Following this week's decision by the SEC to allow companies to use social media for corporate disclosures, Bloomberg announced that it has started integrating real-time Twitter feeds directly into the investment workflows of market professionals.
"When important news is shared on Twitter, traders and investors need to be able to access it, and validate its importance in order to incorporate that information into their decision making process," said Jean-Paul Zammitt, head of sales and product development for the Bloomberg Professional service. "Bloomberg's platform now provides this ability, along with the high-quality news, data and analytics our users need and have come to expect from us." Bloomberg Professional service subscribers can now monitor and analyze real-time Twitter updates issued by corporations, executives, government officials, economists, commentators, media outlets and other voices. By incorporating live Twitter feeds directly into its financial information platform, Bloomberg integrates social media content with users' existing investment workflow so market participants do not need to monitor separate systems for different types of market-moving information, Bloomberg said in release. "We recognize the rapidly growing importance of social media as a means for companies to release important, market-moving information," said Karl Braasch, fund manager and co-founder of Bristlecone Capital Partners. "It is extremely valuable to our business to be able to access this information on the Bloomberg Professional service in the same manner we use it for other market related applications and analytics." Bloomberg classifies tweets by company, asset class, person and topic, so that users can track updates related to a specific industry or market, their portfolio holdings or an online personality. In addition to searching and tracking relevant financial tweets, users can also create alerts to monitor for unusual bursts of social media chatter about a company.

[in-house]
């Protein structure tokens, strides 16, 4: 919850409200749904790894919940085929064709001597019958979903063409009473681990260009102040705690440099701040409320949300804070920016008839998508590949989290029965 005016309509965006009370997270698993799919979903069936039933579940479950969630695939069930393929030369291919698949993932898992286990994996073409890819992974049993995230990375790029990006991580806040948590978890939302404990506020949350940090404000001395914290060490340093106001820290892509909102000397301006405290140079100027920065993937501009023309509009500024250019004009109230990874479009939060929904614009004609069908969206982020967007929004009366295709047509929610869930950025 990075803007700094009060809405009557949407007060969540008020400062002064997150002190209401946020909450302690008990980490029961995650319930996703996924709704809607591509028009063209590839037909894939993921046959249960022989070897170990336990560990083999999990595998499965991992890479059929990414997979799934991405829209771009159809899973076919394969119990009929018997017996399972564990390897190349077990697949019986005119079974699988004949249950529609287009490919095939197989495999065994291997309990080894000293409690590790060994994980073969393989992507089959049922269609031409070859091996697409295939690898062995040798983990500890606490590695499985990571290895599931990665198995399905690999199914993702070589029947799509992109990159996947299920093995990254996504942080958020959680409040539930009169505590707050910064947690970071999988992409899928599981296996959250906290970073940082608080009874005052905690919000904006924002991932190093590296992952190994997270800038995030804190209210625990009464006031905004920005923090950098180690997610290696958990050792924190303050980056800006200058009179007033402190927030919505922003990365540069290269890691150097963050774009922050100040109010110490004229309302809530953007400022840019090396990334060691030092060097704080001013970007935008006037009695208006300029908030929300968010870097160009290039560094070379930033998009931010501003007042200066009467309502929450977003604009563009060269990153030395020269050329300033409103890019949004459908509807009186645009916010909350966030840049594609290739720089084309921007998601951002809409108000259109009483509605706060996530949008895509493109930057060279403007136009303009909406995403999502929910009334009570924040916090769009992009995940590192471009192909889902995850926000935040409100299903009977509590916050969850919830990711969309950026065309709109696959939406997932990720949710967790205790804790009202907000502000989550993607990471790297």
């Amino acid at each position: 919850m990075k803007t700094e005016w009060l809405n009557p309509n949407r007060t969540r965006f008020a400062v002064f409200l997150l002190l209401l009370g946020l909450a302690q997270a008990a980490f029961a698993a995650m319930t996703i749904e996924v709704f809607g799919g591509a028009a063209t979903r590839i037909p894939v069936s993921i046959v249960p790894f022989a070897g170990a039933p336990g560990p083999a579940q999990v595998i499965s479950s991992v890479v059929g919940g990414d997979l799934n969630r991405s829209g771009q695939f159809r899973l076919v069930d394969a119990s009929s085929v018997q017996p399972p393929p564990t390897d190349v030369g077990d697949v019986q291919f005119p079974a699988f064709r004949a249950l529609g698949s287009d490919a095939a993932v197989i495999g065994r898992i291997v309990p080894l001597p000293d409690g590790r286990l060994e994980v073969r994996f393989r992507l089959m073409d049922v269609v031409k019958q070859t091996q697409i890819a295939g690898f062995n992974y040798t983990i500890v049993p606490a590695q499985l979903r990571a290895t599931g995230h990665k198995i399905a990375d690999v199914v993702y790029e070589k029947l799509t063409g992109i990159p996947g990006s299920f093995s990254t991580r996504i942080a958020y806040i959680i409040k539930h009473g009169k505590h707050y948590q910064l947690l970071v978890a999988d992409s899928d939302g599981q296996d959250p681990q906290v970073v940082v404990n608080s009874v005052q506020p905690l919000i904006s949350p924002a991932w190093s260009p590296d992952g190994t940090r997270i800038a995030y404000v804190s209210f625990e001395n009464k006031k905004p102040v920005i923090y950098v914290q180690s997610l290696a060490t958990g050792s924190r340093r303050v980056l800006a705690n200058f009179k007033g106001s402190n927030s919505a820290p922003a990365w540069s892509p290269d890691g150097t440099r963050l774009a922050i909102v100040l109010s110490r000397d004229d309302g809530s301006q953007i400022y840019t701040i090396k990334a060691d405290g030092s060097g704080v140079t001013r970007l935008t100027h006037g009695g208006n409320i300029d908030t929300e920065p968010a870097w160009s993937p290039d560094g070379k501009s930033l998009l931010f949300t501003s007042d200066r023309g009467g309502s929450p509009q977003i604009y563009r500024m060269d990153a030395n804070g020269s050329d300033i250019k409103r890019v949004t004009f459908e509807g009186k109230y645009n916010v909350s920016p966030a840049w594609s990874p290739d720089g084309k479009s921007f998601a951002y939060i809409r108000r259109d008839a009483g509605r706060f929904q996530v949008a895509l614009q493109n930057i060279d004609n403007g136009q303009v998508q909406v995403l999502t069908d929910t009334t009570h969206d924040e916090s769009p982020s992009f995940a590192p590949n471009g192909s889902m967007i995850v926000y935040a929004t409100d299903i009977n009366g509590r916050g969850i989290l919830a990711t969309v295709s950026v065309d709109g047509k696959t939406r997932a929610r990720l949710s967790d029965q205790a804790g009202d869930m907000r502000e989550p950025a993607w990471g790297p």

Melanie Rodier has worked as a print and broadcast journalist for over 10 years, covering business and finance, general news, and film trade news. Prior to joining Wall Street & Technology in April 2007, Melanie lived in Paris, where she worked for the International Herald ... View Full Bio